Despite being banned in China, Twitter’s downloads have recently increased due to protests over the nation’s ongoing COVID restrictions, according to reports from the app analytics company SensorTower.
According to SensorTower, the social media app surged from 150th rank a week earlier to ninth place among all the free iOS apps in China on November 29. A rare show of resistance that has spread through significant Chinese towns and universities since the weekend is closely watched by censors, and local social media has largely been silenced. As a result, people are rushing to foreign platforms like Twitter to spread information and Telegram to organize protests.
The rare, extensive protests began last week following the deaths of ten people in a fire in the city of Urumqi. Many think people could not escape the fire because of Covid restrictions; however, authorities have denied this.
Chinese media has not reported on them, as is typical with riots in China, even small-scale protests. News on China’s Covid outbreak has been muted recently, with sources emphasizing upbeat topics such as China’s latest space achievements.
Currently, an info-op is being run, perhaps by Beijing, to stop people from sharing videos of protests. Thousands of bots tweeting in Mandarin Chinese posted escort adverts as a distraction strategy.
For hours over the weekend, spammers ensured that anyone searching for content connected to the towns where the protests were taking place or using Chinese names for the areas would be directed to pages of irrelevant pointless tweets rather than the relevant information. Chinese censors also constantly monitor the Chinese Twitter-like program Weibo, which could have led to users rushing to foreign alternatives to spread the news.
The Great Firewall Breached
Moreover, it appears that people are rushing to Twitter to send information and videos out of China, which is ringed by the infamous “Great Firewall” of domestic internet laws. The increase in Twitter downloads is surprising, given the platform has long been banned by China’s “Great Firewall.” The spike in app downloads must therefore indicate that users override the “Great Firewall” by using a virtual private network and censorship circumvention tool.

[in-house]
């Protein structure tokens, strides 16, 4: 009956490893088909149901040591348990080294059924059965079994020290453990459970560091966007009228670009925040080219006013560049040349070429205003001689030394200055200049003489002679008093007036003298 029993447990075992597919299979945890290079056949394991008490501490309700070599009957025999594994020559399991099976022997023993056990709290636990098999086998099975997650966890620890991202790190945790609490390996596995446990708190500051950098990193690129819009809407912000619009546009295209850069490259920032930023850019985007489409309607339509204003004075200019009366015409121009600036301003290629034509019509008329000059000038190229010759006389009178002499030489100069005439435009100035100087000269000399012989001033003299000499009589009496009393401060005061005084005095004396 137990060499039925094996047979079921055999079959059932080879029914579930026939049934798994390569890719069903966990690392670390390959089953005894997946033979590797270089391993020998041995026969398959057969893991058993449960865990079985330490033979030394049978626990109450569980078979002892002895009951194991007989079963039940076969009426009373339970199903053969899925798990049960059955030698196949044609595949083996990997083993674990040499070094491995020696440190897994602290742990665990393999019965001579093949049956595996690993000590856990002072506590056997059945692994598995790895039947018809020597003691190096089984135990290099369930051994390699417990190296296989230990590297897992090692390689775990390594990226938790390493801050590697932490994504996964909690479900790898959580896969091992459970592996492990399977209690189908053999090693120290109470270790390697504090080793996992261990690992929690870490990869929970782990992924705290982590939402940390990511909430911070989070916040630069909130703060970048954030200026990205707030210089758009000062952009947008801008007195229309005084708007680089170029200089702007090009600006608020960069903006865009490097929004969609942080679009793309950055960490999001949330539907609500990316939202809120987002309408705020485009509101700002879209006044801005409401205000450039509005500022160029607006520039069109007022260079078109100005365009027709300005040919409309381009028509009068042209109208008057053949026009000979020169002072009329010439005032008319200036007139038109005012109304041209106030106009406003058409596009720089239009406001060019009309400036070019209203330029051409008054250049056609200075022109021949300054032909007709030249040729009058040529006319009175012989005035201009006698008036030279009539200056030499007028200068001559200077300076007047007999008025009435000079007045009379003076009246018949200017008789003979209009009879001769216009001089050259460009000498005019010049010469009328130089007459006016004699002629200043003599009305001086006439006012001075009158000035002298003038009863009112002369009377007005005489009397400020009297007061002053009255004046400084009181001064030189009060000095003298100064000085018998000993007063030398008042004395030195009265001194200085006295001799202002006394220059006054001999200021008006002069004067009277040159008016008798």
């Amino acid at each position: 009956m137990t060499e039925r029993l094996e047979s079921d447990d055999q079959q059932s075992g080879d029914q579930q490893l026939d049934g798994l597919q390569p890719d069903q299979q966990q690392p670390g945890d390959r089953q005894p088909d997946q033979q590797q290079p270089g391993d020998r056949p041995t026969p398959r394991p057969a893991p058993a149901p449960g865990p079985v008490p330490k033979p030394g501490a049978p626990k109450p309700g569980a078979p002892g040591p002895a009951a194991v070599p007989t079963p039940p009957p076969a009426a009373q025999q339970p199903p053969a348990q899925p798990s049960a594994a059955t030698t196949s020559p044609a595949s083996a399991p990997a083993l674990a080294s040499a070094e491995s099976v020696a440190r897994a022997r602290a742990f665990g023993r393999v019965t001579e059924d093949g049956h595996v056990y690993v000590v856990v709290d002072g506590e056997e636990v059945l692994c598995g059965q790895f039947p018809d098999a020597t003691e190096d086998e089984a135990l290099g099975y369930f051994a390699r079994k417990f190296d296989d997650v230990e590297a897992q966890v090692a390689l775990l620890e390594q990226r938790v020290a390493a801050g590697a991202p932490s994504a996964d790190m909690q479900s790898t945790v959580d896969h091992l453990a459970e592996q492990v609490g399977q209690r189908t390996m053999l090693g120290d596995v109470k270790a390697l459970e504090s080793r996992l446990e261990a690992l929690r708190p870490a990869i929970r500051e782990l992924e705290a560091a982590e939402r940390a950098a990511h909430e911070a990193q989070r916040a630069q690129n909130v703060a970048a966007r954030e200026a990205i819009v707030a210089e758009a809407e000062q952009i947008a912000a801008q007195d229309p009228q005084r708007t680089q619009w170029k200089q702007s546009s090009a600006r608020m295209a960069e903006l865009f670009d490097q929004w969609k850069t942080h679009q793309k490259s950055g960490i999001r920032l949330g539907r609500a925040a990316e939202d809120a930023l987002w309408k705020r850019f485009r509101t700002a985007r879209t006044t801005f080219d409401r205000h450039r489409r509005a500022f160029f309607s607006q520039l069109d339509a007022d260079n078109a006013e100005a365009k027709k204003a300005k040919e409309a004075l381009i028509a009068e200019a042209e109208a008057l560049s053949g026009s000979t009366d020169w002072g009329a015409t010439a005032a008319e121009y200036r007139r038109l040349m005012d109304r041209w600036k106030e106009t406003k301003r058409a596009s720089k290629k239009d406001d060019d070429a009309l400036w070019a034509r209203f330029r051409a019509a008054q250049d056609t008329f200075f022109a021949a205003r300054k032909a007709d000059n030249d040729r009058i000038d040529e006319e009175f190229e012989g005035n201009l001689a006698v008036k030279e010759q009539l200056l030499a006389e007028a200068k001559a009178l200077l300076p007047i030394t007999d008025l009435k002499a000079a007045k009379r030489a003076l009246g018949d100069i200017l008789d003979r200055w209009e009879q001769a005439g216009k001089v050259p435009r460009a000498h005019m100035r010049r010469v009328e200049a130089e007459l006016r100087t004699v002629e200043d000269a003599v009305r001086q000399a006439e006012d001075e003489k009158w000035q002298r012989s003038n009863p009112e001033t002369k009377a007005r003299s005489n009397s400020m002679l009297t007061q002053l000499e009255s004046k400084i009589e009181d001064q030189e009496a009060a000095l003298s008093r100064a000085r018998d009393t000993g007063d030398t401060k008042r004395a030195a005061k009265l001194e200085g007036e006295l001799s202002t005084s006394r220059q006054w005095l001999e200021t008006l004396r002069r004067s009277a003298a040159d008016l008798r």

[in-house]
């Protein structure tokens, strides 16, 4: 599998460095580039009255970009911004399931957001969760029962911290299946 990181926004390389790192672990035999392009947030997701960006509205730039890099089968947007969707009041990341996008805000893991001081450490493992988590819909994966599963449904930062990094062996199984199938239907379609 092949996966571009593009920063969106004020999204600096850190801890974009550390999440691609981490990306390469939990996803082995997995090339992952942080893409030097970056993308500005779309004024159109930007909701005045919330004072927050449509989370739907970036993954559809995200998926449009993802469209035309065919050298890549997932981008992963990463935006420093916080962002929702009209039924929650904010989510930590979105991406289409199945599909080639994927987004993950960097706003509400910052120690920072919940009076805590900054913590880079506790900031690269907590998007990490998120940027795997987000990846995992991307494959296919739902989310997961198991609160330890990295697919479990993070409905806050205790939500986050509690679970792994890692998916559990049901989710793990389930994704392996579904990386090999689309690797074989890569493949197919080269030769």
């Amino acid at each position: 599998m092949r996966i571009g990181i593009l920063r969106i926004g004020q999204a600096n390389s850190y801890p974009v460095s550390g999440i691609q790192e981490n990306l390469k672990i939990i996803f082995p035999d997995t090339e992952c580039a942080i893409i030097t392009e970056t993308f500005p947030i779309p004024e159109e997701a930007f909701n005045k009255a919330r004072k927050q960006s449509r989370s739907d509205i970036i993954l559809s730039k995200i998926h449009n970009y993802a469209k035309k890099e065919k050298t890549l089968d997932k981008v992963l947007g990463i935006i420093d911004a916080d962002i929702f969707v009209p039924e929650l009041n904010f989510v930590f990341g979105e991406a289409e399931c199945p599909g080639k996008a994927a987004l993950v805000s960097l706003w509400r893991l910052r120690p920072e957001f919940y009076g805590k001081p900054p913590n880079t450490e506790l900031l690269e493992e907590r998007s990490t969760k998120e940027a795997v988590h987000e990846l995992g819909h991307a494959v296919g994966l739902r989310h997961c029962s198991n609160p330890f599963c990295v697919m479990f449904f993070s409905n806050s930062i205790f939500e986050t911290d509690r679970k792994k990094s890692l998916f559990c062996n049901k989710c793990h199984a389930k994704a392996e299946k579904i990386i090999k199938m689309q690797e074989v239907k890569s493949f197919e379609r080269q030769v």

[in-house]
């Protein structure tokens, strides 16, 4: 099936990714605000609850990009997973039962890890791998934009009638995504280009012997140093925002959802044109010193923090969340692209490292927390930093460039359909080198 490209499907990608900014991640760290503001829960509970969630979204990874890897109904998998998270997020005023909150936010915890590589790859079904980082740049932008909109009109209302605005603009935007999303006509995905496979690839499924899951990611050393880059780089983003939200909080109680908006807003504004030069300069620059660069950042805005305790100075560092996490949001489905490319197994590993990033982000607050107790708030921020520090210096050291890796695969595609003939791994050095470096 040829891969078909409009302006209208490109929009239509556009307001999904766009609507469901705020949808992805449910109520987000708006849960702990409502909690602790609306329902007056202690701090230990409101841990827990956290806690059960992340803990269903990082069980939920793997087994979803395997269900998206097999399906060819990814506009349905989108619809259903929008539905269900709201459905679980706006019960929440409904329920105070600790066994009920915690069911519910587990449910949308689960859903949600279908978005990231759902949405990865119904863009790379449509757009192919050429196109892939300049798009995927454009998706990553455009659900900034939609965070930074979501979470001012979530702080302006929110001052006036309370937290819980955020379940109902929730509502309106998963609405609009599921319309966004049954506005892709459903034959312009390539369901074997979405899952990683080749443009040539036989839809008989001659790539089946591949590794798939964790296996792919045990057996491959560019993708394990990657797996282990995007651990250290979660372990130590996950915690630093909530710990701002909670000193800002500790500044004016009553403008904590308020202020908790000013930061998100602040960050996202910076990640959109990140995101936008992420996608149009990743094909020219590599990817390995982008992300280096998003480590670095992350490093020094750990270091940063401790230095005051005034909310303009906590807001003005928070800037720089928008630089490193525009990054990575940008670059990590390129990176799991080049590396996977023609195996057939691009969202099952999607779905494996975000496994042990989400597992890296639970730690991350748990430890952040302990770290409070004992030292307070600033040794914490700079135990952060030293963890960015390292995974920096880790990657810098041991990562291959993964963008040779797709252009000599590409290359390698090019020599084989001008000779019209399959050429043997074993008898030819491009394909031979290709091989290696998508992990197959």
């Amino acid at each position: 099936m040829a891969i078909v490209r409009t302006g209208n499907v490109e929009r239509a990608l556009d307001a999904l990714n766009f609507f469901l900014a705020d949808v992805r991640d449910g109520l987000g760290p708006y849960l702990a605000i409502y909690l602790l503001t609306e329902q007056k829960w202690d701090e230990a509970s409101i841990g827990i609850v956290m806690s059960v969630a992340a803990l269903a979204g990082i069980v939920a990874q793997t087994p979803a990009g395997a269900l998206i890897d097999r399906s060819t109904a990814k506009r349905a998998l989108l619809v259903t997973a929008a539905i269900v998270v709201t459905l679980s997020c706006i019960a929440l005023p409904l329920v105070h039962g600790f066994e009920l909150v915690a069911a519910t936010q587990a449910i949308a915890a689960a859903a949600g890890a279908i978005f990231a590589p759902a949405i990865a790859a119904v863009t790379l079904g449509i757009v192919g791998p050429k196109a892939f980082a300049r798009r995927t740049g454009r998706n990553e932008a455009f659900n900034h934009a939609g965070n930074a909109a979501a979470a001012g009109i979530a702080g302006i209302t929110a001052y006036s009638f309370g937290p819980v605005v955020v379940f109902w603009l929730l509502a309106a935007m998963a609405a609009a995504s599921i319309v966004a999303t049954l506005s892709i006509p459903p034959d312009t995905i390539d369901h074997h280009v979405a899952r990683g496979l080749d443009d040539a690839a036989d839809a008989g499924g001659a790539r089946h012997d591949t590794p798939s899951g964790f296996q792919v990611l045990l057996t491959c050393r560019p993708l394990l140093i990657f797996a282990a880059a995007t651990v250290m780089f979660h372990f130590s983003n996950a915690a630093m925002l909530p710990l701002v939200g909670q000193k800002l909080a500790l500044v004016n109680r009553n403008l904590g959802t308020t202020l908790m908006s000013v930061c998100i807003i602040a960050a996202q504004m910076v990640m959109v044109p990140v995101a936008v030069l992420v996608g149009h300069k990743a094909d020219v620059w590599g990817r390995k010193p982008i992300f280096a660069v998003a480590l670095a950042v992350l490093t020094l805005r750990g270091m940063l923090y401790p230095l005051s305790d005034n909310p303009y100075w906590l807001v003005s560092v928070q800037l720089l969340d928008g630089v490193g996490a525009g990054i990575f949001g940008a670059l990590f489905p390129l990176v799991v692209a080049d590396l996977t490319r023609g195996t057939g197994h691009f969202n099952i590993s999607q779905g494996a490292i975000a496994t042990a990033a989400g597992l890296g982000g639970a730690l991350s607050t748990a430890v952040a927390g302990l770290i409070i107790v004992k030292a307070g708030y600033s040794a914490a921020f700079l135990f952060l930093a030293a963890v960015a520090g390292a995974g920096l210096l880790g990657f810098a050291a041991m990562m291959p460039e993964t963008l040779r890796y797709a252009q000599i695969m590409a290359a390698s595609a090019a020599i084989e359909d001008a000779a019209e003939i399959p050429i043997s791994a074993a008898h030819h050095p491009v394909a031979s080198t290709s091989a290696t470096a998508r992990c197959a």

It helps that Twitter is still available for download in the Apple App Store, even if Apple has a customized version of it due to Chinese licensing requirements.
Tracking Android downloads is more challenging because Google Play is unavailable in China. Android app shops are run by various local technology companies, like Xiaomi and Huawei, who usually adhere strictly to local censorship laws. Apple has also faced criticism in recent years for complying with government censorship requests.
Even if Chinese users manage to breach the “Great Firewall” and access Twitter, they will most likely struggle to obtain the information they want. Bot accounts are flooding Chinese city searches with porn tweets, escort advertising, and gambling links, making it impossible to find news about protests in the city. It doesn’t help that Elon Musk just terminated the Twitter team in charge of battling propaganda and misinformation.
It’s difficult to determine how the protesters own many brand-new app installations, given the spike in Chinese-language bot activity, which is thought to be state-run. As Beijing tries to clamp down on tools that avoid censorship, access to Twitter and other Western platforms is becoming increasingly difficult in China. Without official authorization, all VPN providers are, in fact, illegal. In October, a widely used VPN service protocol was subjected to an unprecedented nationwide shutdown.
Following this surge of protests, it wouldn’t be surprising if the government decided to tighten its control of VPN tools further. As protests against China’s harsh COVID-19 policy became louder, local police randomly stopped and searched people for forbidden foreign social media apps to prevent further escalation.